As happens when doing laundry in an apartment building, you meet some of your neighbors. This past weekend, I met Casey, who told me a story about how he and his wife recently held a party on our roof deck. I stopped him.
“I’m sorry, our what?”
“Our roof deck. You know, you just take the stairs up from the sixth floor. You didn’t know we had one?”
No, I did not. And after living in this apartment a year, it was about damn time I did! Yesterday was my first chance to visit. A white picket fence surrounds the deck, as does a sign marking the deck’s hours (only until midnight, apparently) like a pool, and as if someone might perhaps fall in and drown if sitting up there after the witching hour. Crossing onto the brown wooden deck lifted a few inches off the actual roof floor, I sat on one of the many generously provided deck chairs and faced the sun moving toward the western sky.
I sat for an hour or so in the five o’clock sun, tiny beads of sweat beginning to dot my face, but I didn’t care. How had I gone a year without coming up here? A couple of those months would have been insanely snowbound, but still. All of those fine fall and spring (or whatever we had resembling those seasons) days could have been spent atop my roof with a jagged skyline of buildings just sweetly caressing the sky, leaving a larger patch of blue than I had seen outside of a park in a long time. I resolved to repair this rift in my roof experience and ventured up there again this evening.
Walking home from an event around 8:15pm, the sky was not yet dark. It was one of those balmy, early summer evenings where the weather says, ‘Hey, sorry about all that heat a couple days ago,’ by sweeping a cool, light breeze down each street that rustles leaves and ever so slightly rushes through your hair. People sit outside on their stoops because they can, watching the light fall further and further away.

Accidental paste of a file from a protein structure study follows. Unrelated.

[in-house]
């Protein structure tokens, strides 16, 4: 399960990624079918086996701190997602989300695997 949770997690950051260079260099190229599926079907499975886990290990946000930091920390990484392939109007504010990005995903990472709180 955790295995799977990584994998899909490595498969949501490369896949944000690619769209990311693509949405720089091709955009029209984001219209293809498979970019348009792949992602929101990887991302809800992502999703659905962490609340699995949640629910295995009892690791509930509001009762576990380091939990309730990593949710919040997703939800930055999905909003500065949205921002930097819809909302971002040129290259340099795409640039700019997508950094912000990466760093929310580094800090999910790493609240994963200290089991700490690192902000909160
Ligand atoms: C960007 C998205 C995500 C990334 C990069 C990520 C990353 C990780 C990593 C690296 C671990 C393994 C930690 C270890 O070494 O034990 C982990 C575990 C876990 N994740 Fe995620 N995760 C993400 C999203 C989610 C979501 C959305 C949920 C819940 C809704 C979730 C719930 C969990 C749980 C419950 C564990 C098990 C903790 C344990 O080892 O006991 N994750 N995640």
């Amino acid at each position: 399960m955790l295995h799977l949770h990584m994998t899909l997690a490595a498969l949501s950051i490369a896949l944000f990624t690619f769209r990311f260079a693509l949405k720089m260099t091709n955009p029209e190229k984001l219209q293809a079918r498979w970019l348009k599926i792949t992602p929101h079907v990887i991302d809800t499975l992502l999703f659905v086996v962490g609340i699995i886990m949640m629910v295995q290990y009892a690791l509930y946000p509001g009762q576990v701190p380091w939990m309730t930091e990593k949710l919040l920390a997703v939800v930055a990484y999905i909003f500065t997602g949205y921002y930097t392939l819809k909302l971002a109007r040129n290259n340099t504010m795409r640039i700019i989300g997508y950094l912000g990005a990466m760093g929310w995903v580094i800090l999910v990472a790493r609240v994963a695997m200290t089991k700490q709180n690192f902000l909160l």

I made it home before it was dark, thankfully, and rushed up to my roof as I had the day before. I sat, and listened to nothing, save for the occasional car horn or whoosh of traffic. Growing up in South Florida, it was nothing I wasn’t used to—in fact, if a place is too quiet it creeps me out. After a while, I realized how loud my own thoughts were, so loud in fact that I had forgotten mostly silence danced around me. I wonder if this is a step on the path to becoming a New Yorker—where you’re able to ignore and forget the noise and somehow get lost. Everything else is background, and only what’s in the present matters.
I sat up there and I looked at the buildings, lights slowly popping on in apartments as time ticked past, as if surveying my kingdom. Soft grey clouds made their way across the sky as that same cool breeze drifted past. Staring up into the skyline, I knew. This, I thought, this is what I signed up for. I had never thought New York could belong to anyone; it was too wild a spirit to ever be tied down to one person. In that moment, though, I felt more than I ever had that New York could belong to a person, and that it belonged to me. I felt invigorated and alive, that I could call something so energetic and passionate and electric my own. But I also knew the moment would be fleeting—soon New York and I would be back to our old relationship, I the lovelorn teenager and New York the uncatchable catch. I also knew that every New Yorker must have had this experience at least once. The power of that moment keeps them around, coming back for more. We know that we can never fully own the city, but for a few moments once, we did. And that was enough to bind us here forever.